Stunned. Disgusted. Outraged. Sad. These were some of the different emotions I felt a little over two weeks ago when my mom was allowed to leave a hospital against my objections, and despite her being in an obvious psychotic state and not medically stable or cleared. I already knew that the mentally ill often receive grossly inadequate care at hospitals. I never imagined it would happen right in front of me.
My mom, initially, was admitted for breathing complications and slurred, incoherent speech. Upon arriving, she was sedated and put on a breathing respirator. She would be in the hospital a total of six days. I arrived on the third day, Christmas Day. The nice facilities, spacious rooms and uncrowded intensive care unit told me right away that my mom was in a private hospital. Many members of the staff were young, seemingly in their twenties and thirties. One of the nurses, who began training in the ICU that very week, told me she was a recent graduate from Bakersfield State College. Her inexperience showed a bit in her demeanor as she lacked the level of empathy and friendliness the rest of the nurses showed. Overall though, for most of the stay, the staff treated my mom well and readily answered my questions and concerns, of which there were many.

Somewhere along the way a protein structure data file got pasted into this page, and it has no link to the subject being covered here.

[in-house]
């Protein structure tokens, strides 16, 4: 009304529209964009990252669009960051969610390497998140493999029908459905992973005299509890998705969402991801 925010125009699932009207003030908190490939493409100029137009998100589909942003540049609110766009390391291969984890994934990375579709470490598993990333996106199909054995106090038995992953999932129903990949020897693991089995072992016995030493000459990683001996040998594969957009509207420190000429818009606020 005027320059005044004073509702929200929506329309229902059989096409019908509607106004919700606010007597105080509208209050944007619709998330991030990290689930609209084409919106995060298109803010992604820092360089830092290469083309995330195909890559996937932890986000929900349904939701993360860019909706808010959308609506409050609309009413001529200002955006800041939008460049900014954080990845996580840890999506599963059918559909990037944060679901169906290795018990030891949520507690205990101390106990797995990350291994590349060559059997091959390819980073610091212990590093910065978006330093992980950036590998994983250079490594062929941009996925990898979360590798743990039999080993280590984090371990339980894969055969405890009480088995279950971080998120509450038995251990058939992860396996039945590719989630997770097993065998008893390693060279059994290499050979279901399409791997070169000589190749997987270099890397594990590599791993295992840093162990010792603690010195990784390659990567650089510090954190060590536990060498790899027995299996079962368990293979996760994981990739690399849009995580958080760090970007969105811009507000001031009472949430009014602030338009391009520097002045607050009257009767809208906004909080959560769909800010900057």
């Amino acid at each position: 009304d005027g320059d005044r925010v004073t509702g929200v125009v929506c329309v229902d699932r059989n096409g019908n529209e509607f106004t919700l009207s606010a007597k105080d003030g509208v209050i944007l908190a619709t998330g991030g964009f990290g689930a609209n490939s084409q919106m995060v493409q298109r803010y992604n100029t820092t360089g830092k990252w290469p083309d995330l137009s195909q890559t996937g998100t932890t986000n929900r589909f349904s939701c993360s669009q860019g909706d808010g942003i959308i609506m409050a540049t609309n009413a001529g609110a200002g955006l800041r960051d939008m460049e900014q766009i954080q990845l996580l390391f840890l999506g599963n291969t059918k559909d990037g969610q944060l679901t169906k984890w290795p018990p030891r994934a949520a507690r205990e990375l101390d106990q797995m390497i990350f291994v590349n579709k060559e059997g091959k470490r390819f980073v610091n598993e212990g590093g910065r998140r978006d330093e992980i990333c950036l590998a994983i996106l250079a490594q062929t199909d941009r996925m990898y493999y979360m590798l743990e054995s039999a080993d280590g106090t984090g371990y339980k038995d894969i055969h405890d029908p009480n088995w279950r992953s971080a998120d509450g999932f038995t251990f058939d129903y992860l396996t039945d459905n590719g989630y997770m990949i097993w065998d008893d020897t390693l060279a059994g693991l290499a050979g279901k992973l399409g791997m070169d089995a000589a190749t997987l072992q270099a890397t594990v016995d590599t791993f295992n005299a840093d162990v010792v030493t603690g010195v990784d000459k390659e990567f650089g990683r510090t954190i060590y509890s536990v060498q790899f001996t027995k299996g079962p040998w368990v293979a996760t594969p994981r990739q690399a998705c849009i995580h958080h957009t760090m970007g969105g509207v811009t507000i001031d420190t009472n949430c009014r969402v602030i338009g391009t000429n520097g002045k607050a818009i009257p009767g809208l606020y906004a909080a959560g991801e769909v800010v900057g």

I did wonder how or for how long her Medi-Cal was going to pay for this private hospital and knew there would be some wrangling over her discharge. There always is. Hospitals want indigent patients out as quickly as possible. This can lead to premature or inadequate discharges, as it has in the past with my mom. But for the most part, I was being appreciative of the reduced stress the hospital was providing.
The quality of care dropped precipitously, though, on the sixth day. Beginning around 4:00 that afternoon, and over the course of several hours, my mom would become increasingly hostile and agitated. Eventually, she would become fully non-compliant with her medical treatment and, though still weak and unable to stand or walk, would try getting up from her hospital bed to leave the hospital. She, in fact, would start stating that she wasn’t in a real hospital. Almost immediately upon my mom showing an acute psychiatric episode, the hospital staff, particularly the administration, showed little to no desire to help me or my frail, sixty-four year old mother.
You can read more of Mike Gaeta's story on his blog at benevolentneglect.com